Digital Rendezvous: Maps to Navigate Memory, Smell, Sound
During graduate studies at the London School of Economics, myself and several friends worked on a workshop/paper, which we presented at the AAAI 2015 International Conference on Web and Social Media in Oxford. We theorized a prototype of an interactive app, where aggregated stories input by individuals as well as archival documentation would aim to contextualize a given space with collaborative memory and geo-socially located imaginaries.
To develop a shared memory of a place (university campus), we focused on 3 main aspects:
Physical space and it’s transformation over time; this is especially relevant in rapidly changing metropolitan areas as central London.
Individual memories and anecdotes input by individuals associated with the campus at any point in time.
Archival findings recorded by volunteers to create a record of long-term historical transformations of the area.
We had limited time and resources to expand on this project, as our group worked on/presented this idea during final exam and dissertation writing period of a packed 1-year master’s program, but there is so much potential to explore here! As jotted in the image above, one could gather information about major communal hubs, such as the library or the well-attended campus pub. Less-discussed settings (such as a university hallway or outdoors smoking area) could also be interesting in piecing together a fragmented representation of a place. Additionally, ongoing demolition and reconstruction of the campus and retrieval of archival data (which LSE Library has plenty of) could paint a richer portrait of any given place, bridging trans-temporal and spatial memories and reinforcing a community of association.
EFFICIENCY- I’m not always a fan of it! We use digital maps everyday to navigate our way across increasingly chaotic and endlessly transforming cities. Living in London and using the tube as the main mode of transportation, I once caught myself having no idea of what the landscape of my daily route looked like above ground. Digital maps help us navigate large urban areas by walking, cycling, driving or taking public transportation from point A to point B in the fastest and most efficient manner. It isn't surprising that following our devices, we often miss vital elements of serendipitous composition of urban scapes.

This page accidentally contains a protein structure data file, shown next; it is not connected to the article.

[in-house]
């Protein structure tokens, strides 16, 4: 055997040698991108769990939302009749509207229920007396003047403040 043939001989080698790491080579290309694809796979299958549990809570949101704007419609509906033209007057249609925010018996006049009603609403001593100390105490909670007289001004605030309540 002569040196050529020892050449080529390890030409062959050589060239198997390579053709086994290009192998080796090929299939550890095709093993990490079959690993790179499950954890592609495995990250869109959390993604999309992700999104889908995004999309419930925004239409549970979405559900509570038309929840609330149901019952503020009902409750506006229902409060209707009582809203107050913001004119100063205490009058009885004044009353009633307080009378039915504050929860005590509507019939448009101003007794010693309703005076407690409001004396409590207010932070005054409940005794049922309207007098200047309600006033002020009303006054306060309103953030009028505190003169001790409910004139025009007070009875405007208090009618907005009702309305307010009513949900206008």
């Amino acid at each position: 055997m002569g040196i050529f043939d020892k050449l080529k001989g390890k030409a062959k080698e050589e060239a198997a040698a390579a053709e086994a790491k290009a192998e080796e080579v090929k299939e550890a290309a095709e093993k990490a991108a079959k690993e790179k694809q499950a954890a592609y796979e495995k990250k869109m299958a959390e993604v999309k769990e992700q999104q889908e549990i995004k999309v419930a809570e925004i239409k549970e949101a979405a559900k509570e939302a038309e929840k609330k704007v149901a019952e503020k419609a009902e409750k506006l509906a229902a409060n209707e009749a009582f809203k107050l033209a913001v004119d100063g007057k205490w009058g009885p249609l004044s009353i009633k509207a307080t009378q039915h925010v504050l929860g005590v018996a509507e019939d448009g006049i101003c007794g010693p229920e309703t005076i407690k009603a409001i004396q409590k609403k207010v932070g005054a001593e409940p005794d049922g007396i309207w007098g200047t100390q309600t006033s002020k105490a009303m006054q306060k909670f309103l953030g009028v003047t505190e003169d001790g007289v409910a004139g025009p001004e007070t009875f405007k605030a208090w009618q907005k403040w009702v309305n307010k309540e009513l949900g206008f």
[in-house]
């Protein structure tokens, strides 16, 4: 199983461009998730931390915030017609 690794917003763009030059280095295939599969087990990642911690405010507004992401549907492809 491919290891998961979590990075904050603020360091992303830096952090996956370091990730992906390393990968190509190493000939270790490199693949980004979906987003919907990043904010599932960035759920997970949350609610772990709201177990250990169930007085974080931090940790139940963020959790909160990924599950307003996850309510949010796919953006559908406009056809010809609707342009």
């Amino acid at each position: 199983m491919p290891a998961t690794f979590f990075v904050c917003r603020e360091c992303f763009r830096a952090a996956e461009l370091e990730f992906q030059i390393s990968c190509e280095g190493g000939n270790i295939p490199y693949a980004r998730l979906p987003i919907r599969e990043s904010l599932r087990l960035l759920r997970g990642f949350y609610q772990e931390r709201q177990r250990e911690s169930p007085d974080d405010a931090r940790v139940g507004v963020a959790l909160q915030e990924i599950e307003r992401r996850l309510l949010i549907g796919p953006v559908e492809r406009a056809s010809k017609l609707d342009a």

URBANISM: I think about David Ulin's note below when I think about the last decade of my life in cities (LA, London, Washington DC, Yerevan, NYC):
“What I love about cities is that even the most distinct of them resemble one another when you least expect it, the way lines between memory and imagination blur...What we learn, or relearn, here [in cities], the serendipitous encounter, the random meeting, the flow of crowd, the friend you haven't seen in years, is a part of the way cities work. The urban environment shape-shifts for a million different reasons as we interact with it in a million different ways.”
While Ulin's questions about urban composition are rooted in an effort to understand intersection of urban community developments in the paradoxical city of Los Angeles, I can't help, but reflect on ways, in which digital navigation tools direct our experience of cities and perhaps the most efficient route might not always be the best way to get places.
SMELLY, MUSICAL, PLAYFUL MAPS
Our group was certainly not unique in an effort to re-imagine functional variations of digital maps during the AAAI 2015 International Conference on Web and Social Media. Other presenters suggested various methods to capture the essence of cities through sound, smell, play, and more.
I found the Urban Smellscape project particularly fascinating! Researchers/developers noted: "your nose is a big data machine... humans are able to discriminate more than one trillion different odors". The project aimed to defy negative and oversimplified representations of urban smellscapes by matching hand-collected data with social media data to present a more inclusive "olfactory footprint" of London & Barcelona. Zoom in and see the Urban Smellscape Aroma Wheel above and read the paper here.
Using digital technologies to navigate how we experience any given locality is often reduced to simple pragmatism. I am not alone in advocating for possibly less practical, but certainly more engaging and polygonal digital lenses. What say you?